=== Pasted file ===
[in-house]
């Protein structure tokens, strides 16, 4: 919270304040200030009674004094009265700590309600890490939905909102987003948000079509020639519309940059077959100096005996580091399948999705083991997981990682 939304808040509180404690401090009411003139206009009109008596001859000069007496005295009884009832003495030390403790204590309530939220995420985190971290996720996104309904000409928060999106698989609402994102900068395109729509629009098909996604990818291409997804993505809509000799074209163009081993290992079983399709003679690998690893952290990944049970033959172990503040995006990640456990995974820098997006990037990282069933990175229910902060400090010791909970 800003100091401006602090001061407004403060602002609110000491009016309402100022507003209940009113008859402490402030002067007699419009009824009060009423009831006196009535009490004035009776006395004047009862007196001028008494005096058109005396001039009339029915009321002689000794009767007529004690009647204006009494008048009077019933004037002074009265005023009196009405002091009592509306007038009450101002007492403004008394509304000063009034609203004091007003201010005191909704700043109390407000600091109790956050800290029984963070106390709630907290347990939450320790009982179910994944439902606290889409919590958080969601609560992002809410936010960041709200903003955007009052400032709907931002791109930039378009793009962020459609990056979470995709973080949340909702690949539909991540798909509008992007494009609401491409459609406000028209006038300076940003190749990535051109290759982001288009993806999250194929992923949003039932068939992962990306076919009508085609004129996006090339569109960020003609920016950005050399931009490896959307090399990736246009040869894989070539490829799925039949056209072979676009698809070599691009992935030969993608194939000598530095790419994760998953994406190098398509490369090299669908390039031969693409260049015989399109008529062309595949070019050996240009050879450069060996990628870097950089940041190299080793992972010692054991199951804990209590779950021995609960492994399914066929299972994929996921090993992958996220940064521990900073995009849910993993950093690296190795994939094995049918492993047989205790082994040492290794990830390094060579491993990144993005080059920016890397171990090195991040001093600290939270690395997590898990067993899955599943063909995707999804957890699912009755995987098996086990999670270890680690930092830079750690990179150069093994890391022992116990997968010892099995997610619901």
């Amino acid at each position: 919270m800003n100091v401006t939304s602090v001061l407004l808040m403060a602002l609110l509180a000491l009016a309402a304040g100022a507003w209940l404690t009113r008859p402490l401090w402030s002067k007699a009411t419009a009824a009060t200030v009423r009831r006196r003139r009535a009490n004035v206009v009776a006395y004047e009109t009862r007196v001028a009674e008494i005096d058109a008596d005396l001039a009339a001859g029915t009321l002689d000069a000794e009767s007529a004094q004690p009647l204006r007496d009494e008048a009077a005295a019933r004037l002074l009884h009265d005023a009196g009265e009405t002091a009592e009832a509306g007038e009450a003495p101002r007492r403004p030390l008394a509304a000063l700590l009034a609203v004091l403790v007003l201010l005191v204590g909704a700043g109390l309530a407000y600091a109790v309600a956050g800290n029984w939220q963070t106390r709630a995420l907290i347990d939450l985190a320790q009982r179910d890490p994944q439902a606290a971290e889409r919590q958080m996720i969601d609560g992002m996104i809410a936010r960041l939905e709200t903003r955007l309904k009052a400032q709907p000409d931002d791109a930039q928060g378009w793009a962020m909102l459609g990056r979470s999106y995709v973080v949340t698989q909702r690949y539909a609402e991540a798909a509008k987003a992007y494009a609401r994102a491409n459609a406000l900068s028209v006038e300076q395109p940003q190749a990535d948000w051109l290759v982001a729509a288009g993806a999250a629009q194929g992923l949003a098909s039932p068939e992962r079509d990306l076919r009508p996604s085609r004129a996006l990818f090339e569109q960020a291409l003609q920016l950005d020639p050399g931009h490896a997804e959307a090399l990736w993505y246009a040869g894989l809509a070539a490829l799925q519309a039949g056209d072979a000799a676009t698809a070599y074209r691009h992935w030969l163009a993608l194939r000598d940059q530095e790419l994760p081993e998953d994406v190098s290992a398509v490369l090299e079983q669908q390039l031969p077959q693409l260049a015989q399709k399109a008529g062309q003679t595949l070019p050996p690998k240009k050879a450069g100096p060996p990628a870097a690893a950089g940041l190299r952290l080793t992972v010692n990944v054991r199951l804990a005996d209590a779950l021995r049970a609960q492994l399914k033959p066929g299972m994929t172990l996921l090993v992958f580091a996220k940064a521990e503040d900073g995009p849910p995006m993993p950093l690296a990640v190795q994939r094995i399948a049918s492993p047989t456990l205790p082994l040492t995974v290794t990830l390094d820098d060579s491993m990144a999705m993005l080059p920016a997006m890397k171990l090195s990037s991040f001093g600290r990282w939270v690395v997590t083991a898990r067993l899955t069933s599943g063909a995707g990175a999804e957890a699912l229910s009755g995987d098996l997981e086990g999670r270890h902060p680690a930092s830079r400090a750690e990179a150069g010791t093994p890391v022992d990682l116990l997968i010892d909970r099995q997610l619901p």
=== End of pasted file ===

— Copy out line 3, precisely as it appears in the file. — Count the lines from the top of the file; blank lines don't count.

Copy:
């Amino acid at each position: 919270m800003n100091v401006t939304s602090v001061l407004l808040m403060a602002l609110l509180a000491l009016a309402a304040g100022a507003w209940l404690t009113r008859p402490l401090w402030s002067k007699a009411t419009a009824a009060t200030v009423r009831r006196r003139r009535a009490n004035v206009v009776a006395y004047e009109t009862r007196v001028a009674e008494i005096d058109a008596d005396l001039a009339a001859g029915t009321l002689d000069a000794e009767s007529a004094q004690p009647l204006r007496d009494e008048a009077a005295a019933r004037l002074l009884h009265d005023a009196g009265e009405t002091a009592e009832a509306g007038e009450a003495p101002r007492r403004p030390l008394a509304a000063l700590l009034a609203v004091l403790v007003l201010l005191v204590g909704a700043g109390l309530a407000y600091a109790v309600a956050g800290n029984w939220q963070t106390r709630a995420l907290i347990d939450l985190a320790q009982r179910d890490p994944q439902a606290a971290e889409r919590q958080m996720i969601d609560g992002m996104i809410a936010r960041l939905e709200t903003r955007l309904k009052a400032q709907p000409d931002d791109a930039q928060g378009w793009a962020m909102l459609g990056r979470s999106y995709v973080v949340t698989q909702r690949y539909a609402e991540a798909a509008k987003a992007y494009a609401r994102a491409n459609a406000l900068s028209v006038e300076q395109p940003q190749a990535d948000w051109l290759v982001a729509a288009g993806a999250a629009q194929g992923l949003a098909s039932p068939e992962r079509d990306l076919r009508p996604s085609r004129a996006l990818f090339e569109q960020a291409l003609q920016l950005d020639p050399g931009h490896a997804e959307a090399l990736w993505y246009a040869g894989l809509a070539a490829l799925q519309a039949g056209d072979a000799a676009t698809a070599y074209r691009h992935w030969l163009a993608l194939r000598d940059q530095e790419l994760p081993e998953d994406v190098s290992a398509v490369l090299e079983q669908q390039l031969p077959q693409l260049a015989q399709k399109a008529g062309q003679t595949l070019p050996p690998k240009k050879a450069g100096p060996p990628a870097a690893a950089g940041l190299r952290l080793t992972v010692n990944v054991r199951l804990a005996d209590a779950l021995r049970a609960q492994l399914k033959p066929g299972m994929t172990l996921l090993v992958f580091a996220k940064a521990e503040d900073g995009p849910p995006m993993p950093l690296a990640v190795q994939r094995i399948a049918s492993p047989t456990l205790p082994l040492t995974v290794t990830l390094d820098d060579s491993m990144a999705m993005l080059p920016a997006m890397k171990l090195s990037s991040f001093g600290r990282w939270v690395v997590t083991a898990r067993l899955t069933s599943g063909a995707g990175a999804e957890a699912l229910s009755g995987d098996l997981e086990g999670r270890h902060p680690a930092s830079r400090a750690e990179a150069g010791t093994p890391v022992d990682l116990l997968i010892d909970r099995q997610l619901p």